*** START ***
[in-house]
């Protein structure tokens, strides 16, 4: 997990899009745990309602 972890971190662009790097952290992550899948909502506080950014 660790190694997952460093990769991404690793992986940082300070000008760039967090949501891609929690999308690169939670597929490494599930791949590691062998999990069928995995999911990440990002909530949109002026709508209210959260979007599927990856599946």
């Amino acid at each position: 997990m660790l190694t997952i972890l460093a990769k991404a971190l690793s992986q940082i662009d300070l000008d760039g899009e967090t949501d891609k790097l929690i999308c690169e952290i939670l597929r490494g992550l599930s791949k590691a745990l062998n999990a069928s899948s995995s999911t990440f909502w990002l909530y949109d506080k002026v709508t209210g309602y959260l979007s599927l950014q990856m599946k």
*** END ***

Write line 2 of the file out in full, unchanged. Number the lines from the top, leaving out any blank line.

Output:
């Protein structure tokens, strides 16, 4: 997990899009745990309602 972890971190662009790097952290992550899948909502506080950014 660790190694997952460093990769991404690793992986940082300070000008760039967090949501891609929690999308690169939670597929490494599930791949590691062998999990069928995995999911990440990002909530949109002026709508209210959260979007599927990856599946």